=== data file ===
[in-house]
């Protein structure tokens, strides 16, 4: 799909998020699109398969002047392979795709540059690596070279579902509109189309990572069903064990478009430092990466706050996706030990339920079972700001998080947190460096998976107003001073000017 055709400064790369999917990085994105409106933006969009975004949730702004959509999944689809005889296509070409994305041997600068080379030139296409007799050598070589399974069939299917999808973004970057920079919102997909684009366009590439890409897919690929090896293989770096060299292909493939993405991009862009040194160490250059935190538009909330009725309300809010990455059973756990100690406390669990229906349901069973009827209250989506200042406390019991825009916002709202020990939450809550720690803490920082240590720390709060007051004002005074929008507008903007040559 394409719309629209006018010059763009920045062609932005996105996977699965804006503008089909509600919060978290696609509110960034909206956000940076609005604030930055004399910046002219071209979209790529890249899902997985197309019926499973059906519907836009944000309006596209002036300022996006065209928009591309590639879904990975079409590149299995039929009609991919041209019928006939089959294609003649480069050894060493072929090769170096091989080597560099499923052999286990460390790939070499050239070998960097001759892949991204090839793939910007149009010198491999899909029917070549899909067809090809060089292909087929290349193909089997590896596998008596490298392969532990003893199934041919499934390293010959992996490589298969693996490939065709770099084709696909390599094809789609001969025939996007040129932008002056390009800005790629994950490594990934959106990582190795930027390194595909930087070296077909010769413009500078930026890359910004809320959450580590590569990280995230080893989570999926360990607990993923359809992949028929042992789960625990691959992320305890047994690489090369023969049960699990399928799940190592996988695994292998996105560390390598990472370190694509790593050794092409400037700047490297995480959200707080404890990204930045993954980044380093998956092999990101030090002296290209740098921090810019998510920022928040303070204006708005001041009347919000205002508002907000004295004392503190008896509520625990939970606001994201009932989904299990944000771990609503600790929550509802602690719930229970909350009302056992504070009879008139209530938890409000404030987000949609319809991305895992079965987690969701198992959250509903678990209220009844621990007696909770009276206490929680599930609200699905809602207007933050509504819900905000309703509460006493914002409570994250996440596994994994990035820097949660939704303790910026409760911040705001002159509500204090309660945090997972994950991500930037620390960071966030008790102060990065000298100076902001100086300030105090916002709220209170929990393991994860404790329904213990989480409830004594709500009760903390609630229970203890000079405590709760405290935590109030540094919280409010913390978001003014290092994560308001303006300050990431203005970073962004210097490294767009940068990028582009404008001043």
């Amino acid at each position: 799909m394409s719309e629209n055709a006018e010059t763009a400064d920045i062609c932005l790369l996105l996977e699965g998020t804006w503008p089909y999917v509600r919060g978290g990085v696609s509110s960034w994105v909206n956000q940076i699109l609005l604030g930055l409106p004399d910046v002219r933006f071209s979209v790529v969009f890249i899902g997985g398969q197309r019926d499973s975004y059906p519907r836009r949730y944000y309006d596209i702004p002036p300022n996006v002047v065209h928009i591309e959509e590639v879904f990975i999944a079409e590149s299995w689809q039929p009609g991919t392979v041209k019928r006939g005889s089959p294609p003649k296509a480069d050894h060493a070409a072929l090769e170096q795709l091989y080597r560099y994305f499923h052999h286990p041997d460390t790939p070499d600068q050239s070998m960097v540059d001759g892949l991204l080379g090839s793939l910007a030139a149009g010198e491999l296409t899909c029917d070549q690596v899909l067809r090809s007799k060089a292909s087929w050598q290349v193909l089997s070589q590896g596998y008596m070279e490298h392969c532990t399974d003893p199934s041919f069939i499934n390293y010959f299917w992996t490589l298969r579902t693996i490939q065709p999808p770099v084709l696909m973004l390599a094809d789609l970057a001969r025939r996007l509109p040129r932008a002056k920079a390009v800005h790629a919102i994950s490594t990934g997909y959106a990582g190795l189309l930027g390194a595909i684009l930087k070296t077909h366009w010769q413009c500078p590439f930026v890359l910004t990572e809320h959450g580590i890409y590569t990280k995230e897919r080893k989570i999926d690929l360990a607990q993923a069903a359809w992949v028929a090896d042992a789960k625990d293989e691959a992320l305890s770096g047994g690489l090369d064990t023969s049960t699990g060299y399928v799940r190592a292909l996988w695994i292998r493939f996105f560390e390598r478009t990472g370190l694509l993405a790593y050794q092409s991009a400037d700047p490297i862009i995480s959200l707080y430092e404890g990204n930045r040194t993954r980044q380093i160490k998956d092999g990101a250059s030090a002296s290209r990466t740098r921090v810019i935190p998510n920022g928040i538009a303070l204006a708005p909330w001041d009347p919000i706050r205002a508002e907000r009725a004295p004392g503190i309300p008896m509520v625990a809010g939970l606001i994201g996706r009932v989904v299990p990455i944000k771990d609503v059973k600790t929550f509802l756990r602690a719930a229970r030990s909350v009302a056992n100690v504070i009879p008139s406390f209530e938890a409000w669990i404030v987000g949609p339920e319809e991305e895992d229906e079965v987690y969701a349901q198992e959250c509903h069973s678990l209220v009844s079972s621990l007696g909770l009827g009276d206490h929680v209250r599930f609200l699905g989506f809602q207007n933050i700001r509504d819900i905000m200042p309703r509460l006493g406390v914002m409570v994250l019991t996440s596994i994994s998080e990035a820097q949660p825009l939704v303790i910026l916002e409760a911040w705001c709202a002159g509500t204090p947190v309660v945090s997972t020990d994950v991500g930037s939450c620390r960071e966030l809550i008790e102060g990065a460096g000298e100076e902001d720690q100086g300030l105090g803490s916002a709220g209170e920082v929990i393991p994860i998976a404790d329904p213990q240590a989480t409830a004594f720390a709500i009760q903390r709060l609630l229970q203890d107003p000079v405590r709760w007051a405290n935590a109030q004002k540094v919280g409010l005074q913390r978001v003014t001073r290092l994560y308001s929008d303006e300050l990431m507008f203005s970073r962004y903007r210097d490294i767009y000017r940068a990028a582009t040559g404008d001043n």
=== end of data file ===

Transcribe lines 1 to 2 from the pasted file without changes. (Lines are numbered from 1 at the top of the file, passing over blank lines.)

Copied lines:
[in-house]
């Protein structure tokens, strides 16, 4: 799909998020699109398969002047392979795709540059690596070279579902509109189309990572069903064990478009430092990466706050996706030990339920079972700001998080947190460096998976107003001073000017 055709400064790369999917990085994105409106933006969009975004949730702004959509999944689809005889296509070409994305041997600068080379030139296409007799050598070589399974069939299917999808973004970057920079919102997909684009366009590439890409897919690929090896293989770096060299292909493939993405991009862009040194160490250059935190538009909330009725309300809010990455059973756990100690406390669990229906349901069973009827209250989506200042406390019991825009916002709202020990939450809550720690803490920082240590720390709060007051004002005074929008507008903007040559 394409719309629209006018010059763009920045062609932005996105996977699965804006503008089909509600919060978290696609509110960034909206956000940076609005604030930055004399910046002219071209979209790529890249899902997985197309019926499973059906519907836009944000309006596209002036300022996006065209928009591309590639879904990975079409590149299995039929009609991919041209019928006939089959294609003649480069050894060493072929090769170096091989080597560099499923052999286990460390790939070499050239070998960097001759892949991204090839793939910007149009010198491999899909029917070549899909067809090809060089292909087929290349193909089997590896596998008596490298392969532990003893199934041919499934390293010959992996490589298969693996490939065709770099084709696909390599094809789609001969025939996007040129932008002056390009800005790629994950490594990934959106990582190795930027390194595909930087070296077909010769413009500078930026890359910004809320959450580590590569990280995230080893989570999926360990607990993923359809992949028929042992789960625990691959992320305890047994690489090369023969049960699990399928799940190592996988695994292998996105560390390598990472370190694509790593050794092409400037700047490297995480959200707080404890990204930045993954980044380093998956092999990101030090002296290209740098921090810019998510920022928040303070204006708005001041009347919000205002508002907000004295004392503190008896509520625990939970606001994201009932989904299990944000771990609503600790929550509802602690719930229970909350009302056992504070009879008139209530938890409000404030987000949609319809991305895992079965987690969701198992959250509903678990209220009844621990007696909770009276206490929680599930609200699905809602207007933050509504819900905000309703509460006493914002409570994250996440596994994994990035820097949660939704303790910026409760911040705001002159509500204090309660945090997972994950991500930037620390960071966030008790102060990065000298100076902001100086300030105090916002709220209170929990393991994860404790329904213990989480409830004594709500009760903390609630229970203890000079405590709760405290935590109030540094919280409010913390978001003014290092994560308001303006300050990431203005970073962004210097490294767009940068990028582009404008001043």